Most of the time no, but every now and then there is a danger. If it does happen, we have mechanisms to get to the bottom of it much more quickly than, let’s say, somebody in Uganda would.
What are pharmaceutical companies doing about this problem?
Large pharmaceutical companies are very worried [about counterfeiting]. For them, this is an issue of trust. If you were to take a Lipitor [a cholesterol drug] that didn’t work, you wouldn’t assume it was [counterfeit], you’d start to think Pfizer isn’t making good-quality products. Pfizer spends probably more than any other company trying to track down counterfeit Viagra.
So who are the victims here?
Everybody considers themselves a victim. The large pharmaceutical companies say, “These small generics copy our research that we’ve spent billions of dollars on, and they’ve never done anything. They are pirates.” [Companies that make] low-cost generics argue that they make it possible for the poorest of the poor to have quality drugs at affordable prices -- they would point to HIV in Africa. Consumers also feel like victims. Everybody feels they’ve been wronged.
What are pharmacists doing about this?
In general, awareness is so bad that in many countries pharmacists who are at the front lines have never heard of the challenges of poor-quality medicine. They’ve never seen that in their curriculum, they’ve never learned how to tackle it. Because their solutions are so fragmented, they are unable to work together, and sometimes that makes the problem worse. For example, in Pakistan, there are some pharmacies that are better than others. Somebody who is unaware, doesn’t have the necessary street smartness, will go to a pharmacy that may not be very good.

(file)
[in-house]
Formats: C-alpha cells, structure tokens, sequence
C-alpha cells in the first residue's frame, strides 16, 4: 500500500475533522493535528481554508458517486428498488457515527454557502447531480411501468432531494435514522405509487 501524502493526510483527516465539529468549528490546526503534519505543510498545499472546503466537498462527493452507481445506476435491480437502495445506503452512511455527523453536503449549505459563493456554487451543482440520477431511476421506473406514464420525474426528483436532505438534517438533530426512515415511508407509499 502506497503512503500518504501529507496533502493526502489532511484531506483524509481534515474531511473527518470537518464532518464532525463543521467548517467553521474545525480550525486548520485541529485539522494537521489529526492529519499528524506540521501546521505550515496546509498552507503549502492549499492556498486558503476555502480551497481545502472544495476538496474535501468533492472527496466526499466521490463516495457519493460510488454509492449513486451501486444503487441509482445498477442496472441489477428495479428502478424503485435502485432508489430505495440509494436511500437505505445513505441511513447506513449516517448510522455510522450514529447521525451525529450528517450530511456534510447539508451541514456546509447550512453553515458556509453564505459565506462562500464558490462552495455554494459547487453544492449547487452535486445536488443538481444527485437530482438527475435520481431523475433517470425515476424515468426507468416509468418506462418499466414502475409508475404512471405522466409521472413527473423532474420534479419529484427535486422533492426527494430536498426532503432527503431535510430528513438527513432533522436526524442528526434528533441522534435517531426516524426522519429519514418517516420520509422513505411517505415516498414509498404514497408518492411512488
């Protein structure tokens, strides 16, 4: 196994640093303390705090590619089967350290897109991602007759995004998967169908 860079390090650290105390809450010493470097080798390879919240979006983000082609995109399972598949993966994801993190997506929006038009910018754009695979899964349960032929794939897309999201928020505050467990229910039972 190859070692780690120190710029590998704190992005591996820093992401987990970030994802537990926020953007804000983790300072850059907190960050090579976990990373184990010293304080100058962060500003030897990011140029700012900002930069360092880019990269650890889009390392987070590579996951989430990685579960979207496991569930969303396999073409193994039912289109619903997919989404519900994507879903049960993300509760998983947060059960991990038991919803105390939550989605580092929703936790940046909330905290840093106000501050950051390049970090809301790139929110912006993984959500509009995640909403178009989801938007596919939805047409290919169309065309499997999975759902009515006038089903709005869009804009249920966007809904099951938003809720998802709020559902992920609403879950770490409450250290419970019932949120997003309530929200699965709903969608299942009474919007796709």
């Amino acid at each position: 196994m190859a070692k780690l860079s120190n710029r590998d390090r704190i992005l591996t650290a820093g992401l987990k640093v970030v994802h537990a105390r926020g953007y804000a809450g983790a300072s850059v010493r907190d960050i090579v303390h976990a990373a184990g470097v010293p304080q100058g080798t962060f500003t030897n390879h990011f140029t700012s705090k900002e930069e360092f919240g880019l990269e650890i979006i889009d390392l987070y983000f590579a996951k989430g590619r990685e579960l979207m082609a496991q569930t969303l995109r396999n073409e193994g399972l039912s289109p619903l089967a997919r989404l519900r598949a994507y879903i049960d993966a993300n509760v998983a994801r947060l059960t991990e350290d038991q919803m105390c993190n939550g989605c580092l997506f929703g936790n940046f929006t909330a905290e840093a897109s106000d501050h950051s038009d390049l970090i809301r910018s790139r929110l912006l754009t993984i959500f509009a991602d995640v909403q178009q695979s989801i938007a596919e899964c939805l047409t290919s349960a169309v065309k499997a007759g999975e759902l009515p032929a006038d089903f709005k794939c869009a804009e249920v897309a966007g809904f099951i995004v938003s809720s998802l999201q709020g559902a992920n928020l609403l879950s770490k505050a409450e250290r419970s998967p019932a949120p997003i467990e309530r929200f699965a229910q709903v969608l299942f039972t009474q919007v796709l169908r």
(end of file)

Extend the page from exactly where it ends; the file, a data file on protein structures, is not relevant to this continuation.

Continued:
As an engineer, you’ve helped develop a tool to improve the testing of drug quality. Do you see technology as the solution to the problem of poor quality medications?
Technology is part of the solution, it’s essential. But at the end of the day, if you don’t have a justice system to implement the findings of the technology, it’s not going to be very good.
And aid agencies?
Historically, aid agencies have worked in silos and have focused largely on individual diseases. There may be funding in Senegal for testing malaria drugs, so their quality might be good, but the quality of their [tuberculosis] drugs might not be, and they can’t use the money to sample TB or HIV drugs.
So clearly, there won’t be a single answer. But where do you think we should look for inspiration and ideas?
I would point to two examples, one top-down the other bottom-up.
In the aviation industry, we have agreed through treaties and general understanding that when it comes to a plane, we want parts to come from the right manufacturers that have a certain level of quality control. That’s a top-down solution.
For the bottom-up solution, I would give the example of ivory. In the U.S., but also across the world, we have now agreed that the ivory trade should no longer be accepted. China ended all their legal ivory trade as of Dec. 31, 2017 -- not because of some kind of economic reason, but largely because of its image and political pressure. We need to create citizens who demand quality [medications], just as we have demanded that nobody trade in ivory.